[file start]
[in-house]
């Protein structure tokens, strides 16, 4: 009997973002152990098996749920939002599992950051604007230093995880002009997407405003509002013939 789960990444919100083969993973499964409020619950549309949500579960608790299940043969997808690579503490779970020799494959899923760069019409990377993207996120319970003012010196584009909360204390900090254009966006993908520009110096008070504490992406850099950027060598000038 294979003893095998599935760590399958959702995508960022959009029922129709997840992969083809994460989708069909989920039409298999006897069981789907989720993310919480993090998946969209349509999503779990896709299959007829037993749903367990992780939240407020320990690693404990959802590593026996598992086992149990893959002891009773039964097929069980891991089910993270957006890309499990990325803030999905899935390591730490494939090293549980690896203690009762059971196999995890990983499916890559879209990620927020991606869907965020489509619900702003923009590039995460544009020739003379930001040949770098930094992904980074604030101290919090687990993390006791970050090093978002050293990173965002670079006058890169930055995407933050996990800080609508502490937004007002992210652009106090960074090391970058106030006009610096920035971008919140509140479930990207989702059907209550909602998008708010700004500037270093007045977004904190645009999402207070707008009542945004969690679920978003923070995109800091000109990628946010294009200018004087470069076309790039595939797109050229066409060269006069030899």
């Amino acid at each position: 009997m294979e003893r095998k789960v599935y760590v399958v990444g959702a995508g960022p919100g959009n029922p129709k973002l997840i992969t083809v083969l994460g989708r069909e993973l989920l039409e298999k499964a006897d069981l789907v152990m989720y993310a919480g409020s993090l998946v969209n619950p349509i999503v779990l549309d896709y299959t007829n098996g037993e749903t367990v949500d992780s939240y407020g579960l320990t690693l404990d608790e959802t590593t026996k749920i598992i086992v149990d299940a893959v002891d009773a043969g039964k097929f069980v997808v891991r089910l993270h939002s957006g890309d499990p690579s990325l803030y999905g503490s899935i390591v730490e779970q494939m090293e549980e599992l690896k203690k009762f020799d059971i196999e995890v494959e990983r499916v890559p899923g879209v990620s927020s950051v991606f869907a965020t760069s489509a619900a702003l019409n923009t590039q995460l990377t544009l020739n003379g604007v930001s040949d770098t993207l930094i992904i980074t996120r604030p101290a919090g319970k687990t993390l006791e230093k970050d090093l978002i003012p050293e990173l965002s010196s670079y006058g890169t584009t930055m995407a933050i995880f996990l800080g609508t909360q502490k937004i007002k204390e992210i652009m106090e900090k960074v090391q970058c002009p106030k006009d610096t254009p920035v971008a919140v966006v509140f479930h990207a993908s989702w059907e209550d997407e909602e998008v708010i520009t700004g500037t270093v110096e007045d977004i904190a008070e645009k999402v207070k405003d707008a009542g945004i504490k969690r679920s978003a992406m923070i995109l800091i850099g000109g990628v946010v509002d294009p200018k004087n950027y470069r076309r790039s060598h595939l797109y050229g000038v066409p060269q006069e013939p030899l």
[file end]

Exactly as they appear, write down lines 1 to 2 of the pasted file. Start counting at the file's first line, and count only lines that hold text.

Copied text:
[in-house]
């Protein structure tokens, strides 16, 4: 009997973002152990098996749920939002599992950051604007230093995880002009997407405003509002013939 789960990444919100083969993973499964409020619950549309949500579960608790299940043969997808690579503490779970020799494959899923760069019409990377993207996120319970003012010196584009909360204390900090254009966006993908520009110096008070504490992406850099950027060598000038 294979003893095998599935760590399958959702995508960022959009029922129709997840992969083809994460989708069909989920039409298999006897069981789907989720993310919480993090998946969209349509999503779990896709299959007829037993749903367990992780939240407020320990690693404990959802590593026996598992086992149990893959002891009773039964097929069980891991089910993270957006890309499990990325803030999905899935390591730490494939090293549980690896203690009762059971196999995890990983499916890559879209990620927020991606869907965020489509619900702003923009590039995460544009020739003379930001040949770098930094992904980074604030101290919090687990993390006791970050090093978002050293990173965002670079006058890169930055995407933050996990800080609508502490937004007002992210652009106090960074090391970058106030006009610096920035971008919140509140479930990207989702059907209550909602998008708010700004500037270093007045977004904190645009999402207070707008009542945004969690679920978003923070995109800091000109990628946010294009200018004087470069076309790039595939797109050229066409060269006069030899």